The fertiliser requirements for sesame will depend on the fertility of the soil, which will, in turn, vary with soil type and previous land use.
Currently, the low recognition of sesame seed as a viable crop for Zimbabwe is likely due to the lack of knowledge on the farming methods, benefits and potential markets of the crop.
Increased awareness to consumers on the benefits of sesame seed and support to farmers on production and marketing will enable the more than 1 200 small-scale farmers currently producing sesame to increase production.
To encourage local production, Government could consider improving policies, incentives and restrictions to encourage producers and exporters alike to invest in the production and export of value-added products.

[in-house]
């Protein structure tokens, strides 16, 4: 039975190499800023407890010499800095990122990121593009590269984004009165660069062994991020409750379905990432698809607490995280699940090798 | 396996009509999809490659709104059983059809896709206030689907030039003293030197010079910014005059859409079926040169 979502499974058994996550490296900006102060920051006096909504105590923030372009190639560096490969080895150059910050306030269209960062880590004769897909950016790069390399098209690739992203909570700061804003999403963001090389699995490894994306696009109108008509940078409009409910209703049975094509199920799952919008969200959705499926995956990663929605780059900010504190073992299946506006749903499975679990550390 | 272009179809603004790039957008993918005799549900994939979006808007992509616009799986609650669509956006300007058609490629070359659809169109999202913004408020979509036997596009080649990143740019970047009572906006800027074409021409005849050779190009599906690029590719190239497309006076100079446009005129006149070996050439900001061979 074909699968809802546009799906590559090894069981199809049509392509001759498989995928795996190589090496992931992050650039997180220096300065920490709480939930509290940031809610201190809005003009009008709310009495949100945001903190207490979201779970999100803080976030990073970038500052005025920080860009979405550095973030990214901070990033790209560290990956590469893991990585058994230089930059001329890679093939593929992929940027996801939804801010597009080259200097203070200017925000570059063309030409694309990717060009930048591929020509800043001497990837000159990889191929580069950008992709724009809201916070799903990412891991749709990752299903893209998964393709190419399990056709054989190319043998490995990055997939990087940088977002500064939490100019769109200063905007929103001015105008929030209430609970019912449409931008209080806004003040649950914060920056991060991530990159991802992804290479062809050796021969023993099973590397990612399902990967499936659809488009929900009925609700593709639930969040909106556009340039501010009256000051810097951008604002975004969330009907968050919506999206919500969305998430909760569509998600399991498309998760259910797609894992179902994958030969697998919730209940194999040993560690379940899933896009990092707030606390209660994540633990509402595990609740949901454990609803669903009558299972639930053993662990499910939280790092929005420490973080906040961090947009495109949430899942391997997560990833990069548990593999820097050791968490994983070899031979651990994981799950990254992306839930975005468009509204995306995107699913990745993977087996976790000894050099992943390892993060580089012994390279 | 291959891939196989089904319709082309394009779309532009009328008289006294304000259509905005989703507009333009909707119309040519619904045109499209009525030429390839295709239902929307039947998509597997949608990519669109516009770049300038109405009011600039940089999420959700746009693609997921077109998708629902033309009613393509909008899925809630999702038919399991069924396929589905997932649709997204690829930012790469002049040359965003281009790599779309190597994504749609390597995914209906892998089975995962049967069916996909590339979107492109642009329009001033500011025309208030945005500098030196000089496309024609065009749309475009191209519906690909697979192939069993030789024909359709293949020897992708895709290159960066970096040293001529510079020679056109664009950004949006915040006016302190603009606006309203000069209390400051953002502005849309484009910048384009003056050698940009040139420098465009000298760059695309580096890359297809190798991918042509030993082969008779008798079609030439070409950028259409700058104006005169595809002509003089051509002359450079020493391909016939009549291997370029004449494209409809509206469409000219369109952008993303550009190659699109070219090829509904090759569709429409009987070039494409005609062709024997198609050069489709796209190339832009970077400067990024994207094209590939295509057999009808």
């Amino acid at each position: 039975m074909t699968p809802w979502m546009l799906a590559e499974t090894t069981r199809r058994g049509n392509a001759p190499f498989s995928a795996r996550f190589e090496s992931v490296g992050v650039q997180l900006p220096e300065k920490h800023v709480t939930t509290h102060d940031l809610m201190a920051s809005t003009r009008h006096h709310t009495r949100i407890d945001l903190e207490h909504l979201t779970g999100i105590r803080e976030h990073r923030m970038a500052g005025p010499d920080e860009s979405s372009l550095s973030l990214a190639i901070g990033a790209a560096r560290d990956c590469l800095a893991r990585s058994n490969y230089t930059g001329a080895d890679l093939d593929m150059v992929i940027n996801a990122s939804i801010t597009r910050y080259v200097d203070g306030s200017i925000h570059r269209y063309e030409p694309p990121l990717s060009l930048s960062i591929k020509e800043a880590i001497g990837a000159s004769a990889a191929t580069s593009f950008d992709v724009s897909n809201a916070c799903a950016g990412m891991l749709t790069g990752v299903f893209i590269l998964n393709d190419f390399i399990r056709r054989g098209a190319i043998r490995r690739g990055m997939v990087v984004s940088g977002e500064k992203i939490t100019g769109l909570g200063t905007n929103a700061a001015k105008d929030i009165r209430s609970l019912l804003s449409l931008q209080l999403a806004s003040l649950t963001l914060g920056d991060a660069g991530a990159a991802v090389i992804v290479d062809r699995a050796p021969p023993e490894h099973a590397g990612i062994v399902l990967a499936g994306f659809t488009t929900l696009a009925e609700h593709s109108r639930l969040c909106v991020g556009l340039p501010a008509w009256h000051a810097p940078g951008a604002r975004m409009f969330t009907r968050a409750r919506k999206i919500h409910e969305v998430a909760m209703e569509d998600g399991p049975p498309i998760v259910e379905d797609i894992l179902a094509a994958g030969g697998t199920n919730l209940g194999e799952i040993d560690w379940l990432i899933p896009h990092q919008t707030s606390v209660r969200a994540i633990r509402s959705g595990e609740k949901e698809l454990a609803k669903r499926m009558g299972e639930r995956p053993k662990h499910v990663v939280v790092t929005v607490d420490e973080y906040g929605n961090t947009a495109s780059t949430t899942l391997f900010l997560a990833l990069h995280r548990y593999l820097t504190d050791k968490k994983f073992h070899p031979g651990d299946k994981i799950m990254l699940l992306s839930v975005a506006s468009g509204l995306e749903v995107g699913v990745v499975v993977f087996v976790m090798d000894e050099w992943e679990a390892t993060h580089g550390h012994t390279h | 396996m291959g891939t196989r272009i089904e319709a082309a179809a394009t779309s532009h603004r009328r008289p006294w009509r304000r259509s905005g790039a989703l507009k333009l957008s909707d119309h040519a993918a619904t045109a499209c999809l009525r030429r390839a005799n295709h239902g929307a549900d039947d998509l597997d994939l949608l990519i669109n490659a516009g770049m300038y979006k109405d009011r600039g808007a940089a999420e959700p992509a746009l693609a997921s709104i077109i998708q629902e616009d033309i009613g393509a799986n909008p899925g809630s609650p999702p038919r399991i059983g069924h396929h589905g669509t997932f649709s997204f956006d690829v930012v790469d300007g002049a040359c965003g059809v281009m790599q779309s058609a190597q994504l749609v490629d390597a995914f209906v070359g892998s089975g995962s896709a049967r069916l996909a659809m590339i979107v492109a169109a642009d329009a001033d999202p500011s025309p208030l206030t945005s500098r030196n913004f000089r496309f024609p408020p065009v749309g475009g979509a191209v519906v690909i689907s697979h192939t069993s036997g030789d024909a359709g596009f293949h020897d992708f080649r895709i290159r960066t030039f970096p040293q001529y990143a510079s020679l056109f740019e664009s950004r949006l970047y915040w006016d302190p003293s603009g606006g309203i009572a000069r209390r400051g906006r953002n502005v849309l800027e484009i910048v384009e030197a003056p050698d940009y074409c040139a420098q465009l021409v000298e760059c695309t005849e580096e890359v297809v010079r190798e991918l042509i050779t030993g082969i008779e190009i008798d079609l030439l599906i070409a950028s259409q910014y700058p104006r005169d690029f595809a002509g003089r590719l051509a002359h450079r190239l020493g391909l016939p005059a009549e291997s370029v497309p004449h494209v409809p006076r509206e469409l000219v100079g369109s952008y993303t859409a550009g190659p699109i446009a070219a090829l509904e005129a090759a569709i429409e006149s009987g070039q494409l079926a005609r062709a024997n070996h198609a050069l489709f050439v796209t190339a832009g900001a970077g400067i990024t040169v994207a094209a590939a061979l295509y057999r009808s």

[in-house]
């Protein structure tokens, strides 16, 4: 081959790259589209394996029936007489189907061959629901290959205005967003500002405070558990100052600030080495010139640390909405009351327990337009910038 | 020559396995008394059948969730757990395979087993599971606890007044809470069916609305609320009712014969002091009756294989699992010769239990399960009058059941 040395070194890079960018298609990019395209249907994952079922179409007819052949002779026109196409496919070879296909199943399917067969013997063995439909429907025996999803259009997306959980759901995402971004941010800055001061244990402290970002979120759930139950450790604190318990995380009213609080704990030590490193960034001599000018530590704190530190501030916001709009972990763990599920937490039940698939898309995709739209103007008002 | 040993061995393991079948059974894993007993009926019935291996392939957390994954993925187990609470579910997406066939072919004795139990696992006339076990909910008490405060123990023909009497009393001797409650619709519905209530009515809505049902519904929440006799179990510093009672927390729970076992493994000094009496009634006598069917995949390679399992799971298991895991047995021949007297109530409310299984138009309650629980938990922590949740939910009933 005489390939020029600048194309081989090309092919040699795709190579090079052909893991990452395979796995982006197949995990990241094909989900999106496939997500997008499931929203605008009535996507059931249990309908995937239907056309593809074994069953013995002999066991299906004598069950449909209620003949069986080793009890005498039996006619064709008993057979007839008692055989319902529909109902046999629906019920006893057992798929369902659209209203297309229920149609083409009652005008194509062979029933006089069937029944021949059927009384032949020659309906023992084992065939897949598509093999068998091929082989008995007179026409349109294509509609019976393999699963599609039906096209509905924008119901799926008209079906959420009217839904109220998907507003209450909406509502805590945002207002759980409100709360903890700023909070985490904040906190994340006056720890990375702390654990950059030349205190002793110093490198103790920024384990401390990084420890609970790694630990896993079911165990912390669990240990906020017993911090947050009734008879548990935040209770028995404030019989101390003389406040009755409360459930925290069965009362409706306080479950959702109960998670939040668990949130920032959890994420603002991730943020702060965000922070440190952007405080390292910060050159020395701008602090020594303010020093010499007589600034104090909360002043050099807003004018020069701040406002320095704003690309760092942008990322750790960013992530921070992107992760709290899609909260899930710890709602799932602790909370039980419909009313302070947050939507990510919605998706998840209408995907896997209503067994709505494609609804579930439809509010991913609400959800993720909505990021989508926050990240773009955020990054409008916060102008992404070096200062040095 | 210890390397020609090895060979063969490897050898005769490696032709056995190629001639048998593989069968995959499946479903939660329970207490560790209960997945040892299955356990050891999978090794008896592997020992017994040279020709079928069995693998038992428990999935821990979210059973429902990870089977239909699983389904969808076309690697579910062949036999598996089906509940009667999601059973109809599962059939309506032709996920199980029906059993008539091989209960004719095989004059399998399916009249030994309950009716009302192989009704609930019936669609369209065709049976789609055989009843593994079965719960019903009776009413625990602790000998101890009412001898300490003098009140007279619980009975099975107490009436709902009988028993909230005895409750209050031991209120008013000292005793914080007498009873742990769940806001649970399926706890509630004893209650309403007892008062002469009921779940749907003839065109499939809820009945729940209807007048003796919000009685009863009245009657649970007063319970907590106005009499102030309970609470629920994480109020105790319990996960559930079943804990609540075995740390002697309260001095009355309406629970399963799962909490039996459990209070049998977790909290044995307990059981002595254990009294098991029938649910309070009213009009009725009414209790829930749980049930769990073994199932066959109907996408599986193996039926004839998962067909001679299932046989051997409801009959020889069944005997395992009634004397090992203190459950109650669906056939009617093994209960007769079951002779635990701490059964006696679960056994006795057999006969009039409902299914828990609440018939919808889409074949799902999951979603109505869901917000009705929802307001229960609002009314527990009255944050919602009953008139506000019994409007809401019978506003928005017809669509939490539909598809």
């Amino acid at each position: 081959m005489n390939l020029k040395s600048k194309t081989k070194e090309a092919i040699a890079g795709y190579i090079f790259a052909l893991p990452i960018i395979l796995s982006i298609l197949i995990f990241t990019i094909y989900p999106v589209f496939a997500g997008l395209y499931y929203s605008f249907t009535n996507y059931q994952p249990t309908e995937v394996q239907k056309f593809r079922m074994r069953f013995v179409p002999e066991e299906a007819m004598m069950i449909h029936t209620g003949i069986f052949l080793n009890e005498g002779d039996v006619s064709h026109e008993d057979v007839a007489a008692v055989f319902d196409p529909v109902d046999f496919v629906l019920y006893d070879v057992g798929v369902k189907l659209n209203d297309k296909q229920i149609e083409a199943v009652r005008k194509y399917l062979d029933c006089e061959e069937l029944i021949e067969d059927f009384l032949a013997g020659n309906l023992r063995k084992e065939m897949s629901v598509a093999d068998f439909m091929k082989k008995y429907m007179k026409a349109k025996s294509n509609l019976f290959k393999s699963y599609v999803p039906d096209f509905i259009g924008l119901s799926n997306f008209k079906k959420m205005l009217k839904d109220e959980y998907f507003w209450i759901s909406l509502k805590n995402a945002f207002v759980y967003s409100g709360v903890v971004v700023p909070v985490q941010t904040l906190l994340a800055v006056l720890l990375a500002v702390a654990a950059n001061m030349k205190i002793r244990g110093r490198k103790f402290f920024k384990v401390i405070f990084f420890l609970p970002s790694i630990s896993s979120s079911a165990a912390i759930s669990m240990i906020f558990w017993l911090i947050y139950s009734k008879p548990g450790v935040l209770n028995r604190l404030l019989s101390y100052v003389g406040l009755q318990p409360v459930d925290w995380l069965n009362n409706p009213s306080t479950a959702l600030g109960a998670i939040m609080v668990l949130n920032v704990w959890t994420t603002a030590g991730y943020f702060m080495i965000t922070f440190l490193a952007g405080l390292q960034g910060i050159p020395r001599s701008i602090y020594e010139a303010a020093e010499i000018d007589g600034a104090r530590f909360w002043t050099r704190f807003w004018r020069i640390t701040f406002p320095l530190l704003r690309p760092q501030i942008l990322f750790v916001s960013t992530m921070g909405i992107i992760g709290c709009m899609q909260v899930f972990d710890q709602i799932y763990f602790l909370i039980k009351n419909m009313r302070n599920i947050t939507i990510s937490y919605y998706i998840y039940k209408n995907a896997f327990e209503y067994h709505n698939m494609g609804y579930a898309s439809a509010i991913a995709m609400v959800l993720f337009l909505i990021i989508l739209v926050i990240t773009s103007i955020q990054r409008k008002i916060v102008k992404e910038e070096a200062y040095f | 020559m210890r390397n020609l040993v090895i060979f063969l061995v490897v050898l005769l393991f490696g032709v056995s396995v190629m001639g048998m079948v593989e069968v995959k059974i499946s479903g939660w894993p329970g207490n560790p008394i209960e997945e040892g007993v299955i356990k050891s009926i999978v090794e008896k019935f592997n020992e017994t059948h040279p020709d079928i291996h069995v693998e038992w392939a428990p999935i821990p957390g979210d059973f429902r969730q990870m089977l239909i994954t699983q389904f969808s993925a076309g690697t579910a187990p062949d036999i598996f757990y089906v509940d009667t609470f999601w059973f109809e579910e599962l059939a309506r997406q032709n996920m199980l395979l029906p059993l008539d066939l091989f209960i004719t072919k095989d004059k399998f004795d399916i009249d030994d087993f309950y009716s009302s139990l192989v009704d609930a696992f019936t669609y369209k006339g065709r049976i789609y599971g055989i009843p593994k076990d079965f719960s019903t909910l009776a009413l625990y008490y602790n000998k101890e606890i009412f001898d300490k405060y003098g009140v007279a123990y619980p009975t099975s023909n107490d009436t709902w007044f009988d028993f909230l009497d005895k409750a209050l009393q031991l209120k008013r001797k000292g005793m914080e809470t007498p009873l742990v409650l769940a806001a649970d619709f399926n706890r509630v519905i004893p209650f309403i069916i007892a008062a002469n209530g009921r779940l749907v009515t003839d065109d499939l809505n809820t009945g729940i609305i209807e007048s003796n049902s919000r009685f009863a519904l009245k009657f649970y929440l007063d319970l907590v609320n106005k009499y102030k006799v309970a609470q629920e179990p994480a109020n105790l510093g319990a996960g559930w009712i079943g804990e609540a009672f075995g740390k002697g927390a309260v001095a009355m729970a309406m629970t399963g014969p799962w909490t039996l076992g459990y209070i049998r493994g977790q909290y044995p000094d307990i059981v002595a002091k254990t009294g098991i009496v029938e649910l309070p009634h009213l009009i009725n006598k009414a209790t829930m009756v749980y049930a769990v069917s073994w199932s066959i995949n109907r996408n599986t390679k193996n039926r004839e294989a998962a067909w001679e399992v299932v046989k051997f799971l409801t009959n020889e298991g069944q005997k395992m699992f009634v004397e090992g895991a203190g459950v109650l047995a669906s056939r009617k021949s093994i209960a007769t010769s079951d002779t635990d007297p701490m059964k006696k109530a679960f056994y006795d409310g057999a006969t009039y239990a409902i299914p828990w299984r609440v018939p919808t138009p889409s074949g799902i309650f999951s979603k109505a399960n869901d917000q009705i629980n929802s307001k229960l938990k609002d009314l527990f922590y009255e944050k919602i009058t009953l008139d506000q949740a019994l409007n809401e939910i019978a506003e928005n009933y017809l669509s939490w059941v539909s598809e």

Already, Government is targeting 100 000 tonnes of sesame crop during the 2020/21 summer farming season.
Production of the crop is being targeted at cotton growers and spearheaded by The Cotton Company of Zimbabwe (Cottco).
Cottco acting managing director, Pious Manamike, recently told farmers in Mashonaland West that Government is set to avail resources to local farmers to increase production in the next season.
As production increases, it is important to link farmers with markets so that they have ready off-takers once the crop is harvested.
Farmers must work closely with ZimTrade, the national trade development and promotion organisation, which can provide market insights and pointers as well as linking them with potential buyers within the region and beyond.
Allan Majuru is the chief executive of ZimTrade.